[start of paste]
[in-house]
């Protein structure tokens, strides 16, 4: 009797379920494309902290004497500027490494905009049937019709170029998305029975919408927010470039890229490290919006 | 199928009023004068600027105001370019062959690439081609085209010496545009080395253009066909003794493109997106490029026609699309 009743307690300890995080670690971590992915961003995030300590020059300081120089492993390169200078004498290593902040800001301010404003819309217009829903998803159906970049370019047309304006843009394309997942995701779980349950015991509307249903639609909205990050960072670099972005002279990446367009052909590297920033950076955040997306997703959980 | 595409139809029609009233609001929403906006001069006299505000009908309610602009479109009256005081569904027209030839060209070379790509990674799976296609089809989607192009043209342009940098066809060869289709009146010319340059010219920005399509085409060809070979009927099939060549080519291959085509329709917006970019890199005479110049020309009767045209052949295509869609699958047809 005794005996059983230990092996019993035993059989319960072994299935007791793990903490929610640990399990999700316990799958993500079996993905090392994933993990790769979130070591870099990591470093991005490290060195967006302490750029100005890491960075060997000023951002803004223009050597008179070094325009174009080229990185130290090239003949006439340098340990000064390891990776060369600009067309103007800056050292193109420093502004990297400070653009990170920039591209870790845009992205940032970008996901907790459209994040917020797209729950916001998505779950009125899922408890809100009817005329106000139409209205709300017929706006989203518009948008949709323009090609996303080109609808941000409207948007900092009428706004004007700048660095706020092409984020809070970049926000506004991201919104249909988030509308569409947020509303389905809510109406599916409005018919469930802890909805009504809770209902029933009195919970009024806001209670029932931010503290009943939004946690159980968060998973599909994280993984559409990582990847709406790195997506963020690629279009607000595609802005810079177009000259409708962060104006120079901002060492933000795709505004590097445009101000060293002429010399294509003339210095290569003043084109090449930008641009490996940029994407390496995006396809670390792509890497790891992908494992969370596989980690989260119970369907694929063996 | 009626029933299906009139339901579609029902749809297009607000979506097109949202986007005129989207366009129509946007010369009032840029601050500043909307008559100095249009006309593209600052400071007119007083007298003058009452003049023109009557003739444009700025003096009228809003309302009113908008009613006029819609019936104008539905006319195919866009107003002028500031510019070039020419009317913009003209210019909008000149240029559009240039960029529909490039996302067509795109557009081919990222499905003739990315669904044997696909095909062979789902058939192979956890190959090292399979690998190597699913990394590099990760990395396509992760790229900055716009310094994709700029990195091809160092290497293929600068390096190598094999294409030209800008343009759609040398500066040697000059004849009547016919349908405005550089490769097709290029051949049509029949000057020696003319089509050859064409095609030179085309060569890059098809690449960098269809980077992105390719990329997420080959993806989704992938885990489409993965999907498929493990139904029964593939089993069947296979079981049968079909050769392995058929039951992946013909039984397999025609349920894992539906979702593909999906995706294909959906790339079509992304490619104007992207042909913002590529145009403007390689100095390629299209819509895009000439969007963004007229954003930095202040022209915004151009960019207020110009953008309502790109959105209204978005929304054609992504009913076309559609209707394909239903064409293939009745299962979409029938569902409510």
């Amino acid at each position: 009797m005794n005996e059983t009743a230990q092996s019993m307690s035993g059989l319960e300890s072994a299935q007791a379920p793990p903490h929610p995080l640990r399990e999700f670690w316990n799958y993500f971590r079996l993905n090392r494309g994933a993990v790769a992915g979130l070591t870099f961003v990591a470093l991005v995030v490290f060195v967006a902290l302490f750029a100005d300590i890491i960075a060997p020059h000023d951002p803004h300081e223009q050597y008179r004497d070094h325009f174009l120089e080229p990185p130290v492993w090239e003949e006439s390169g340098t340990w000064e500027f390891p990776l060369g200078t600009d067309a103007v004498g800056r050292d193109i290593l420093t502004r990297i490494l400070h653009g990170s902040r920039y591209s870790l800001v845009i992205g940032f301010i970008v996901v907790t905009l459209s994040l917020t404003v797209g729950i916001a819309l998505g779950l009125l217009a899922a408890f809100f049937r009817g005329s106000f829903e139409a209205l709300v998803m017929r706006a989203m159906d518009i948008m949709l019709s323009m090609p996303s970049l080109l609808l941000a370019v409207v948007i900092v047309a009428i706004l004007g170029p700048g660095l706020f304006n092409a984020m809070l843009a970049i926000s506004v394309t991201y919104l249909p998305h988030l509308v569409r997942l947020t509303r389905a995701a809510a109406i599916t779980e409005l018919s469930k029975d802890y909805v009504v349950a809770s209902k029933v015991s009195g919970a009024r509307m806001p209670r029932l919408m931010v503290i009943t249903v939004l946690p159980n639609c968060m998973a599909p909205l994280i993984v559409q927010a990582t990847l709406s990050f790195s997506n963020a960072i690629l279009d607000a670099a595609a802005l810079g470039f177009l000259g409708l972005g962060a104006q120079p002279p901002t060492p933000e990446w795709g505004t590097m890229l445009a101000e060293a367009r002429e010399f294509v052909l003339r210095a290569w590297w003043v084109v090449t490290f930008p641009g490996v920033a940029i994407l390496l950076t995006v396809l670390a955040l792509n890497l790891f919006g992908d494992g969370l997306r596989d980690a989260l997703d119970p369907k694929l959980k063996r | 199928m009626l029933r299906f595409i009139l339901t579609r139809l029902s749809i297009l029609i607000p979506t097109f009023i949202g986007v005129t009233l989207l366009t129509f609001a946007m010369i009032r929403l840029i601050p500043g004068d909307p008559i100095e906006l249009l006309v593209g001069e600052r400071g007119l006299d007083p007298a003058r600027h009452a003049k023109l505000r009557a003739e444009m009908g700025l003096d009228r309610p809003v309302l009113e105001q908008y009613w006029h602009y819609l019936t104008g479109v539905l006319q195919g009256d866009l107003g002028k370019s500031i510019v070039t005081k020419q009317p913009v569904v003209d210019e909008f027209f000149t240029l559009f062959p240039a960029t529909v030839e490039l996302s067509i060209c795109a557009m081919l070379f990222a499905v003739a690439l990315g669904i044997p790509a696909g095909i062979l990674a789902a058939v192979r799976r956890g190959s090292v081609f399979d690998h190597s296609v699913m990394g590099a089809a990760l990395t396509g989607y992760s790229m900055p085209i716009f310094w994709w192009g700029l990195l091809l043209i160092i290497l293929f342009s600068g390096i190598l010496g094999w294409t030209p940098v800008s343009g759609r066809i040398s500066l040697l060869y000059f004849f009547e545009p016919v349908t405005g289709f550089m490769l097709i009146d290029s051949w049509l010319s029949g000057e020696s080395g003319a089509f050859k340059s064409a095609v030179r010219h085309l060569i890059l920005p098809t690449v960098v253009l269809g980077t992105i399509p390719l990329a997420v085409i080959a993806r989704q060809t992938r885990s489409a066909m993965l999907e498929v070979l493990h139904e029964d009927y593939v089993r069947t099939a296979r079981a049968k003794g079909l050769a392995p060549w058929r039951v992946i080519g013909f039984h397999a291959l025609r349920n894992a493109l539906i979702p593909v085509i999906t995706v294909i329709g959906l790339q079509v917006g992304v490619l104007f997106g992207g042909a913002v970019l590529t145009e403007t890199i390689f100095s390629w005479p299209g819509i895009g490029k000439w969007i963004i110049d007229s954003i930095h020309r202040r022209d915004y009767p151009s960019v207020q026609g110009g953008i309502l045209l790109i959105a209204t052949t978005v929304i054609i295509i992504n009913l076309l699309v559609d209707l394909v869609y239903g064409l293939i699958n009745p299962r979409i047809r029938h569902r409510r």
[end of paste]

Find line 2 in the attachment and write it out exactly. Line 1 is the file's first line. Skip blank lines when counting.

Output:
């Protein structure tokens, strides 16, 4: 009797379920494309902290004497500027490494905009049937019709170029998305029975919408927010470039890229490290919006 | 199928009023004068600027105001370019062959690439081609085209010496545009080395253009066909003794493109997106490029026609699309 009743307690300890995080670690971590992915961003995030300590020059300081120089492993390169200078004498290593902040800001301010404003819309217009829903998803159906970049370019047309304006843009394309997942995701779980349950015991509307249903639609909205990050960072670099972005002279990446367009052909590297920033950076955040997306997703959980 | 595409139809029609009233609001929403906006001069006299505000009908309610602009479109009256005081569904027209030839060209070379790509990674799976296609089809989607192009043209342009940098066809060869289709009146010319340059010219920005399509085409060809070979009927099939060549080519291959085509329709917006970019890199005479110049020309009767045209052949295509869609699958047809 005794005996059983230990092996019993035993059989319960072994299935007791793990903490929610640990399990999700316990799958993500079996993905090392994933993990790769979130070591870099990591470093991005490290060195967006302490750029100005890491960075060997000023951002803004223009050597008179070094325009174009080229990185130290090239003949006439340098340990000064390891990776060369600009067309103007800056050292193109420093502004990297400070653009990170920039591209870790845009992205940032970008996901907790459209994040917020797209729950916001998505779950009125899922408890809100009817005329106000139409209205709300017929706006989203518009948008949709323009090609996303080109609808941000409207948007900092009428706004004007700048660095706020092409984020809070970049926000506004991201919104249909988030509308569409947020509303389905809510109406599916409005018919469930802890909805009504809770209902029933009195919970009024806001209670029932931010503290009943939004946690159980968060998973599909994280993984559409990582990847709406790195997506963020690629279009607000595609802005810079177009000259409708962060104006120079901002060492933000795709505004590097445009101000060293002429010399294509003339210095290569003043084109090449930008641009490996940029994407390496995006396809670390792509890497790891992908494992969370596989980690989260119970369907694929063996 | 009626029933299906009139339901579609029902749809297009607000979506097109949202986007005129989207366009129509946007010369009032840029601050500043909307008559100095249009006309593209600052400071007119007083007298003058009452003049023109009557003739444009700025003096009228809003309302009113908008009613006029819609019936104008539905006319195919866009107003002028500031510019070039020419009317913009003209210019909008000149240029559009240039960029529909490039996302067509795109557009081919990222499905003739990315669904044997696909095909062979789902058939192979956890190959090292399979690998190597699913990394590099990760990395396509992760790229900055716009310094994709700029990195091809160092290497293929600068390096190598094999294409030209800008343009759609040398500066040697000059004849009547016919349908405005550089490769097709290029051949049509029949000057020696003319089509050859064409095609030179085309060569890059098809690449960098269809980077992105390719990329997420080959993806989704992938885990489409993965999907498929493990139904029964593939089993069947296979079981049968079909050769392995058929039951992946013909039984397999025609349920894992539906979702593909999906995706294909959906790339079509992304490619104007992207042909913002590529145009403007390689100095390629299209819509895009000439969007963004007229954003930095202040022209915004151009960019207020110009953008309502790109959105209204978005929304054609992504009913076309559609209707394909239903064409293939009745299962979409029938569902409510």